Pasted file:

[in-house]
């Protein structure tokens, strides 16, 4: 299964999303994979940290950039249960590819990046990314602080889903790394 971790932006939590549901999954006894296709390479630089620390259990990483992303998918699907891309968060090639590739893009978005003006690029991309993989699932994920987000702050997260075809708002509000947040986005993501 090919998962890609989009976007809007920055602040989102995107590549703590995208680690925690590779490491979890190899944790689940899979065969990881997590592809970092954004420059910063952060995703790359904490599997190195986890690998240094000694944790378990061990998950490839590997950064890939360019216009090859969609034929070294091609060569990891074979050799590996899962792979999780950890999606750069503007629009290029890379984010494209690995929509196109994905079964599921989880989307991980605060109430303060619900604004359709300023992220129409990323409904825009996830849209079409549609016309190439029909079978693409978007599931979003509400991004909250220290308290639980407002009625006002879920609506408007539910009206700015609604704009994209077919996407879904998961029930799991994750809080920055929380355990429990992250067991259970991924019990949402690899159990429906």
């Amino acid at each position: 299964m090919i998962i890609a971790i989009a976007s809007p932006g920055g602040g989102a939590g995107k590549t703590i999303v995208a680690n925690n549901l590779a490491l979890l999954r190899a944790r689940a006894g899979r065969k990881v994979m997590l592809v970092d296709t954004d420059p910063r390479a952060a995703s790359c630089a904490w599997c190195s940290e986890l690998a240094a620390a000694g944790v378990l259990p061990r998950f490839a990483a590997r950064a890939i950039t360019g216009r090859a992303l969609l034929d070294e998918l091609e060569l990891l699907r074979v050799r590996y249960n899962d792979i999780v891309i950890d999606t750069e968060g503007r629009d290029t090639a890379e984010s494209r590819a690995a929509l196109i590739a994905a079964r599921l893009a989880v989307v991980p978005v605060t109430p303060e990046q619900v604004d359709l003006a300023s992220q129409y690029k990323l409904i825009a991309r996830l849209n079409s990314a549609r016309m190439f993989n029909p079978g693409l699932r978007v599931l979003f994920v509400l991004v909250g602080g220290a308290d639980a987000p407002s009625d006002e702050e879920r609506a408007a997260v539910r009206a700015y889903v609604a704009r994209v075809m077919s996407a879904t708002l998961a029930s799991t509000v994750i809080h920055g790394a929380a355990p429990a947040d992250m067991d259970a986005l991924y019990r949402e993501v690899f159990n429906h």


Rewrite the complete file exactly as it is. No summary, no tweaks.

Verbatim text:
[in-house]
């Protein structure tokens, strides 16, 4: 299964999303994979940290950039249960590819990046990314602080889903790394 971790932006939590549901999954006894296709390479630089620390259990990483992303998918699907891309968060090639590739893009978005003006690029991309993989699932994920987000702050997260075809708002509000947040986005993501 090919998962890609989009976007809007920055602040989102995107590549703590995208680690925690590779490491979890190899944790689940899979065969990881997590592809970092954004420059910063952060995703790359904490599997190195986890690998240094000694944790378990061990998950490839590997950064890939360019216009090859969609034929070294091609060569990891074979050799590996899962792979999780950890999606750069503007629009290029890379984010494209690995929509196109994905079964599921989880989307991980605060109430303060619900604004359709300023992220129409990323409904825009996830849209079409549609016309190439029909079978693409978007599931979003509400991004909250220290308290639980407002009625006002879920609506408007539910009206700015609604704009994209077919996407879904998961029930799991994750809080920055929380355990429990992250067991259970991924019990949402690899159990429906």
């Amino acid at each position: 299964m090919i998962i890609a971790i989009a976007s809007p932006g920055g602040g989102a939590g995107k590549t703590i999303v995208a680690n925690n549901l590779a490491l979890l999954r190899a944790r689940a006894g899979r065969k990881v994979m997590l592809v970092d296709t954004d420059p910063r390479a952060a995703s790359c630089a904490w599997c190195s940290e986890l690998a240094a620390a000694g944790v378990l259990p061990r998950f490839a990483a590997r950064a890939i950039t360019g216009r090859a992303l969609l034929d070294e998918l091609e060569l990891l699907r074979v050799r590996y249960n899962d792979i999780v891309i950890d999606t750069e968060g503007r629009d290029t090639a890379e984010s494209r590819a690995a929509l196109i590739a994905a079964r599921l893009a989880v989307v991980p978005v605060t109430p303060e990046q619900v604004d359709l003006a300023s992220q129409y690029k990323l409904i825009a991309r996830l849209n079409s990314a549609r016309m190439f993989n029909p079978g693409l699932r978007v599931l979003f994920v509400l991004v909250g602080g220290a308290d639980a987000p407002s009625d006002e702050e879920r609506a408007a997260v539910r009206a700015y889903v609604a704009r994209v075809m077919s996407a879904t708002l998961a029930s799991t509000v994750i809080h920055g790394a929380a355990p429990a947040d992250m067991d259970a986005l991924y019990r949402e993501v690899f159990n429906h």